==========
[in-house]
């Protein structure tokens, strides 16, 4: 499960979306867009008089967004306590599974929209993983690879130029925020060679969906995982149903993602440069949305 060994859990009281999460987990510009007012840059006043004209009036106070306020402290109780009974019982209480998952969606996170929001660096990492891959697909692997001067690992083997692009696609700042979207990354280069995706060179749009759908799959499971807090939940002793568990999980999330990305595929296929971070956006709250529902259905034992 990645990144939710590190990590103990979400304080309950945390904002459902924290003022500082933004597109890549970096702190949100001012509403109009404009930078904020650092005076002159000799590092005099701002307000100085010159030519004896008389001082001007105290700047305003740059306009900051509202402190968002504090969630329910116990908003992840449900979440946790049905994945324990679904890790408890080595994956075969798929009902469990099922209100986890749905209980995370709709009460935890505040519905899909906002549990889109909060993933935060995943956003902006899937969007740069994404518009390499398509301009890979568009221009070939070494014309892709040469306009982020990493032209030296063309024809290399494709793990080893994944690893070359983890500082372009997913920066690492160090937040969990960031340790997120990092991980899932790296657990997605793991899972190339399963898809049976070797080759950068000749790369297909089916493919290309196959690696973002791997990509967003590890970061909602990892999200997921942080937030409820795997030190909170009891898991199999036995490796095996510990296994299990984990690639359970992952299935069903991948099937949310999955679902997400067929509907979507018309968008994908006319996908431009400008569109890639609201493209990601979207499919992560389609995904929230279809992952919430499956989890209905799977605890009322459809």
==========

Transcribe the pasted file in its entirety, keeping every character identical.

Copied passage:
[in-house]
């Protein structure tokens, strides 16, 4: 499960979306867009008089967004306590599974929209993983690879130029925020060679969906995982149903993602440069949305 060994859990009281999460987990510009007012840059006043004209009036106070306020402290109780009974019982209480998952969606996170929001660096990492891959697909692997001067690992083997692009696609700042979207990354280069995706060179749009759908799959499971807090939940002793568990999980999330990305595929296929971070956006709250529902259905034992 990645990144939710590190990590103990979400304080309950945390904002459902924290003022500082933004597109890549970096702190949100001012509403109009404009930078904020650092005076002159000799590092005099701002307000100085010159030519004896008389001082001007105290700047305003740059306009900051509202402190968002504090969630329910116990908003992840449900979440946790049905994945324990679904890790408890080595994956075969798929009902469990099922209100986890749905209980995370709709009460935890505040519905899909906002549990889109909060993933935060995943956003902006899937969007740069994404518009390499398509301009890979568009221009070939070494014309892709040469306009982020990493032209030296063309024809290399494709793990080893994944690893070359983890500082372009997913920066690492160090937040969990960031340790997120990092991980899932790296657990997605793991899972190339399963898809049976070797080759950068000749790369297909089916493919290309196959690696973002791997990509967003590890970061909602990892999200997921942080937030409820795997030190909170009891898991199999036995490796095996510990296994299990984990690639359970992952299935069903991948099937949310999955679902997400067929509907979507018309968008994908006319996908431009400008569109890639609201493209990601979207499919992560389609995904929230279809992952919430499956989890209905799977605890009322459809």